Thousands of people have defied warnings from authorities and rallied in Baghdad renewing pressure on the government. Shiite cleric Muqtada al-Sadr - a powerful militia leader - called his followers to the streets.
Tens of thousands of supporters of al-Sadr rallied in central Baghdad on Friday to press demands for reform and an end to alleged corruption in the government.
"We are tired [of] corruption," Mohamed al-Daradji, an activist and filmmaker, said in a speech at the protest, "corruption is killing us."
The rally went ahead despite a warning from the central government that it could distract security forces from the war against the self-styled "Islamic State" group. A statement from the Joint Operations Command termed it "unauthorized" and said anyone who appeared with arms would be treated as a "terrorist threat." But followers of Al-Sadr ignored the threats and turned out en mass.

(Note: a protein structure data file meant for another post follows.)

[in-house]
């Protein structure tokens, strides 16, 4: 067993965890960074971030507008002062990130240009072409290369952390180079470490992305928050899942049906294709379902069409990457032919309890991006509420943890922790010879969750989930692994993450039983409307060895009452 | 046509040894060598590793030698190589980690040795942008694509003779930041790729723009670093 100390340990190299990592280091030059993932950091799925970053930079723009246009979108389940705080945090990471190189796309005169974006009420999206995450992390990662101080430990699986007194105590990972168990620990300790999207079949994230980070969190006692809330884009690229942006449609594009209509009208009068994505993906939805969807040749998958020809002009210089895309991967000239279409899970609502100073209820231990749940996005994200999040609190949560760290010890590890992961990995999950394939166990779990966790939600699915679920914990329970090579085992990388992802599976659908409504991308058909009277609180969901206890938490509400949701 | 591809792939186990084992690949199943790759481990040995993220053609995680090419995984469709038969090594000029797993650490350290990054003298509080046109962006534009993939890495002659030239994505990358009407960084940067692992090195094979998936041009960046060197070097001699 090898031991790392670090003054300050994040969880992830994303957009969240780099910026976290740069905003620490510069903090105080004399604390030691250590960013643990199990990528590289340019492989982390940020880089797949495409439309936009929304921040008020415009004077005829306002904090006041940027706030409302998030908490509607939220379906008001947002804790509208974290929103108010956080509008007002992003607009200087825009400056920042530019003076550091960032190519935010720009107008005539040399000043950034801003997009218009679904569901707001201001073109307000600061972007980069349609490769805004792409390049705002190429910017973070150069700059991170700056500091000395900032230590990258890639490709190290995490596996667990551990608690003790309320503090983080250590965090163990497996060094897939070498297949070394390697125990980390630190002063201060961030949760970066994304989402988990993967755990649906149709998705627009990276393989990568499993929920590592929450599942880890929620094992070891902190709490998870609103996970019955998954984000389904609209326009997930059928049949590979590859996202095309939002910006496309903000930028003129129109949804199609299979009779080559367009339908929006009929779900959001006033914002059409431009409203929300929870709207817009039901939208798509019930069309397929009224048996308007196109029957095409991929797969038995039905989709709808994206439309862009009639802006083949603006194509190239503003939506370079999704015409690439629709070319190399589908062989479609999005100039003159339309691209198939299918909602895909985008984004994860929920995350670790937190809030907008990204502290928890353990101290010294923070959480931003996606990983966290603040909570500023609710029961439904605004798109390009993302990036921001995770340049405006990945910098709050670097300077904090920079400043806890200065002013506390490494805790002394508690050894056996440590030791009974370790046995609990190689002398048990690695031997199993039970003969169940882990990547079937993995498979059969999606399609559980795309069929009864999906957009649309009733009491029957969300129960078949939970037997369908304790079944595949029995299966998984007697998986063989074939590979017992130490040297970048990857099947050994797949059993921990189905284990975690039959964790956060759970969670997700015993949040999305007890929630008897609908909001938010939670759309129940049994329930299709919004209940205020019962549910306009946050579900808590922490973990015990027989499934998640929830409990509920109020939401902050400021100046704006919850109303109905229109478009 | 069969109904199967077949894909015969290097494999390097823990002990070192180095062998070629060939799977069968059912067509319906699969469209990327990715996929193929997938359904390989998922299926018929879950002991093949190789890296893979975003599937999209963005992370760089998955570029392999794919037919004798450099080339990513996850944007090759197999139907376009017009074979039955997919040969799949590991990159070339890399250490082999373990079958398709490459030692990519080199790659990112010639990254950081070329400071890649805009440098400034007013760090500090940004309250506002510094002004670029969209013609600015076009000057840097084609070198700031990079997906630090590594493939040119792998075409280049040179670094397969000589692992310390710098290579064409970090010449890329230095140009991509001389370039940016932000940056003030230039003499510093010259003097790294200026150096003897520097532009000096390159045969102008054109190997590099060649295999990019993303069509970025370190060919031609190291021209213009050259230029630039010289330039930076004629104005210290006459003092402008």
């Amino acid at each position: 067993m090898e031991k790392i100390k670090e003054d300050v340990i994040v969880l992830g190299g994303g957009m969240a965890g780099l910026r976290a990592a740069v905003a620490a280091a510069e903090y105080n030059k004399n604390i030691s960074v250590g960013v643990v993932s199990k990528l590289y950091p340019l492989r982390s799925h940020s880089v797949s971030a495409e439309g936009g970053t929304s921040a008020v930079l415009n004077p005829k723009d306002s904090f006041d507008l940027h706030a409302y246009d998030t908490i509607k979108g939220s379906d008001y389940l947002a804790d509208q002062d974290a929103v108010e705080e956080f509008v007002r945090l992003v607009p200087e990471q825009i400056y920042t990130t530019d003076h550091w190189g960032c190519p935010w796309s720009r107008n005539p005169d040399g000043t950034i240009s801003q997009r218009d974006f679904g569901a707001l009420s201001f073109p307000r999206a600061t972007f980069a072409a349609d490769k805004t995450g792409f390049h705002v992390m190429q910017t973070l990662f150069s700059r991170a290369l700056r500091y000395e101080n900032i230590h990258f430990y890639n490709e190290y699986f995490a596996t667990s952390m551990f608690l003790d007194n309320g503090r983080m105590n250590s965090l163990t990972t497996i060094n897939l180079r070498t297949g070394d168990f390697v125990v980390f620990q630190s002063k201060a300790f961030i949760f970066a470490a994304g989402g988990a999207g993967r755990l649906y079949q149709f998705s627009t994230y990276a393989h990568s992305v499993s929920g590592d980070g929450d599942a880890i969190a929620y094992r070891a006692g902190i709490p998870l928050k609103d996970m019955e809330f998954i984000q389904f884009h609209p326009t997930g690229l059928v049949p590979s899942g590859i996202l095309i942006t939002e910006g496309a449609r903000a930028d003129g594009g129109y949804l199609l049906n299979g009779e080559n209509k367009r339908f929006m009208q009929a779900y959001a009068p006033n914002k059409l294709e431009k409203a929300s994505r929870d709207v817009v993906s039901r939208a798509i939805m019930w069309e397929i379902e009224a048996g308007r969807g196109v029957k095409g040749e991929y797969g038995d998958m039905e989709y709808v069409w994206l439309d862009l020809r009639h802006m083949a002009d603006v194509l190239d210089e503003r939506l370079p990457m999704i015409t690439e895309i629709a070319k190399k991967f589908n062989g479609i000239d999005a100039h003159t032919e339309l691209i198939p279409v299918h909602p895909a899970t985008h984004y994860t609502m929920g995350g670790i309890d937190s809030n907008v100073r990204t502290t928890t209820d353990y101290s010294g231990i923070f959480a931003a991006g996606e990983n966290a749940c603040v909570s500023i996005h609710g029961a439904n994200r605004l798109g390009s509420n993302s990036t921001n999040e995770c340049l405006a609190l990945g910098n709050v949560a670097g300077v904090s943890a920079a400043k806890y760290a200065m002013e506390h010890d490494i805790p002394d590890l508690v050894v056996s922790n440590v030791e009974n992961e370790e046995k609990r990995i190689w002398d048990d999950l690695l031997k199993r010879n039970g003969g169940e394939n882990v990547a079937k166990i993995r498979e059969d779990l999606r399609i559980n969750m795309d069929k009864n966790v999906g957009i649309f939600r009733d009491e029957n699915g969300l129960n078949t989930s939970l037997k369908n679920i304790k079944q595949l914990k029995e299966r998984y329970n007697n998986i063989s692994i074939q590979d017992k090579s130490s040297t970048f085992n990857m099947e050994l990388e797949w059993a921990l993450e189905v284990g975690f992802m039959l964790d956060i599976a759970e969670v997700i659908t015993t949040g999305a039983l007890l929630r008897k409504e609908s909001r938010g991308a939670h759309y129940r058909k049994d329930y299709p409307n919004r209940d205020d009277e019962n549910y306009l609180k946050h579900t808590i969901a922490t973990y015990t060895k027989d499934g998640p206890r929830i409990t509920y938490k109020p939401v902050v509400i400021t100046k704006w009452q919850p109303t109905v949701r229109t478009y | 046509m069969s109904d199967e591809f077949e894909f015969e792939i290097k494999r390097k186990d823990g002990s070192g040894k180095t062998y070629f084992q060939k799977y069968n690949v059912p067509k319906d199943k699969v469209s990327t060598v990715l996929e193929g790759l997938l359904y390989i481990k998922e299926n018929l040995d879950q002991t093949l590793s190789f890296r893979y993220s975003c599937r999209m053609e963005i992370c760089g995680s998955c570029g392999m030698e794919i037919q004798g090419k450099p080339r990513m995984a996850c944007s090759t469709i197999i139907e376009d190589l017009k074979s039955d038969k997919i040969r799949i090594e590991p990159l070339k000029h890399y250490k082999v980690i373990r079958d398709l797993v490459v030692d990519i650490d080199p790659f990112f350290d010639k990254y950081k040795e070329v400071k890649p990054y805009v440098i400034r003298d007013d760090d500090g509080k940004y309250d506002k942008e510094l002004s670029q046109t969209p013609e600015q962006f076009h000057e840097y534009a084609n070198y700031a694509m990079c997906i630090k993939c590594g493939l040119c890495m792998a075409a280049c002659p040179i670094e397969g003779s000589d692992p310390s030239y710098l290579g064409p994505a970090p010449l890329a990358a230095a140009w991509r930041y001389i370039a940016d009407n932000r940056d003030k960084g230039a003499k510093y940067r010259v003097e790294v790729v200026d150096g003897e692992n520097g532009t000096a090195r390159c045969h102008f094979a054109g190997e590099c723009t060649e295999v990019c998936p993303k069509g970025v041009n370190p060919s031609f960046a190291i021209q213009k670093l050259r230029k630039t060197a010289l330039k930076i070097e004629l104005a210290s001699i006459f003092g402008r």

"Uproot them, they are all thieves," some chanted. A protester held a banner, reading: "We came out demanding reform, nothing else."
Iraqi security forces had warned people to stay away from the rally, saying the demonstration was 'unauthorised'
Thousands defy warnings to stay away from Tahrir Square
Al-Sadr has called for the dismissal and trial of corrupt officials, an end to sectarian and political party quotas through which positions are shared out, and the formation of a government of technocrats. But he cut short his address to the crowd and hurriedly left when crowds surged forward, threatening a potentially deadly stampede.
Al-Sadr has organized repeated protests calling for reforms, during which demonstrators have on several occasions breached Baghdad's Green Zone, a fortified area that is home to key government institutions and foreign embassies.
Al-Sadr commands a powerful Shiite militia that draws support from poor areas of Baghdad. Its forces battled US troops during their 2003-2011 military presence of Iraq.
In the past, security forces fired tear gas to disperse demonstrators at previous protests, but this was one was much more tightly stewarded by organizers.
Protesters were repeatedly searched by men posted at makeshift checkpoints on the way to the demonstration, and strands of barbed wire kept them away from the bridge across the Tigris River that connects to the Green Zone.
jar/msh (AP, AFP)